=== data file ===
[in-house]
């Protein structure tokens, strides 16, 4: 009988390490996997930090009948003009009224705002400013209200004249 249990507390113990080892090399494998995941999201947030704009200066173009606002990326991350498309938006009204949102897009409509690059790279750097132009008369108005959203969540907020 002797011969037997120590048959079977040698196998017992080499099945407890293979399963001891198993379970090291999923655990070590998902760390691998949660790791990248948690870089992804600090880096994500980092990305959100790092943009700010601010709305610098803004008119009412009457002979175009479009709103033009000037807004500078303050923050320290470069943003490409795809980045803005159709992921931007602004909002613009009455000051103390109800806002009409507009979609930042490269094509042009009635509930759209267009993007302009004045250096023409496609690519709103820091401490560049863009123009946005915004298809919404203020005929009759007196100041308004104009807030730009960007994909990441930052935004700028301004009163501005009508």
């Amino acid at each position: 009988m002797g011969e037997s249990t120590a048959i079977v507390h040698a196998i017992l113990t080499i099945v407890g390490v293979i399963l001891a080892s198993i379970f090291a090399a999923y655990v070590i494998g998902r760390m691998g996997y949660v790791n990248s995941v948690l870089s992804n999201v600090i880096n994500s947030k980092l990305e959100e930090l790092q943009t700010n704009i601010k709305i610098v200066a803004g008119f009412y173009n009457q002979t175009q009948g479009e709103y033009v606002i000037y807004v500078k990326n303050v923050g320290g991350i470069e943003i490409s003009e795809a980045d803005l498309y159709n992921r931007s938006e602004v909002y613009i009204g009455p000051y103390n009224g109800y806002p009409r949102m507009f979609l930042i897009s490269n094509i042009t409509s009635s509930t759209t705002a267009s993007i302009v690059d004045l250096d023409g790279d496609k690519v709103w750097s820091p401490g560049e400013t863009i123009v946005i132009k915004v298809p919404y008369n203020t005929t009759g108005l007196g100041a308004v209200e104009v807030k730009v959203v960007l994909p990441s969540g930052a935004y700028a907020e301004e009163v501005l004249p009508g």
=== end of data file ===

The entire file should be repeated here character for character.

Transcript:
[in-house]
């Protein structure tokens, strides 16, 4: 009988390490996997930090009948003009009224705002400013209200004249 249990507390113990080892090399494998995941999201947030704009200066173009606002990326991350498309938006009204949102897009409509690059790279750097132009008369108005959203969540907020 002797011969037997120590048959079977040698196998017992080499099945407890293979399963001891198993379970090291999923655990070590998902760390691998949660790791990248948690870089992804600090880096994500980092990305959100790092943009700010601010709305610098803004008119009412009457002979175009479009709103033009000037807004500078303050923050320290470069943003490409795809980045803005159709992921931007602004909002613009009455000051103390109800806002009409507009979609930042490269094509042009009635509930759209267009993007302009004045250096023409496609690519709103820091401490560049863009123009946005915004298809919404203020005929009759007196100041308004104009807030730009960007994909990441930052935004700028301004009163501005009508």
């Amino acid at each position: 009988m002797g011969e037997s249990t120590a048959i079977v507390h040698a196998i017992l113990t080499i099945v407890g390490v293979i399963l001891a080892s198993i379970f090291a090399a999923y655990v070590i494998g998902r760390m691998g996997y949660v790791n990248s995941v948690l870089s992804n999201v600090i880096n994500s947030k980092l990305e959100e930090l790092q943009t700010n704009i601010k709305i610098v200066a803004g008119f009412y173009n009457q002979t175009q009948g479009e709103y033009v606002i000037y807004v500078k990326n303050v923050g320290g991350i470069e943003i490409s003009e795809a980045d803005l498309y159709n992921r931007s938006e602004v909002y613009i009204g009455p000051y103390n009224g109800y806002p009409r949102m507009f979609l930042i897009s490269n094509i042009t409509s009635s509930t759209t705002a267009s993007i302009v690059d004045l250096d023409g790279d496609k690519v709103w750097s820091p401490g560049e400013t863009i123009v946005i132009k915004v298809p919404y008369n203020t005929t009759g108005l007196g100041a308004v209200e104009v807030k730009v959203v960007l994909p990441s969540g930052a935004y700028a907020e301004e009163v501005l004249p009508g």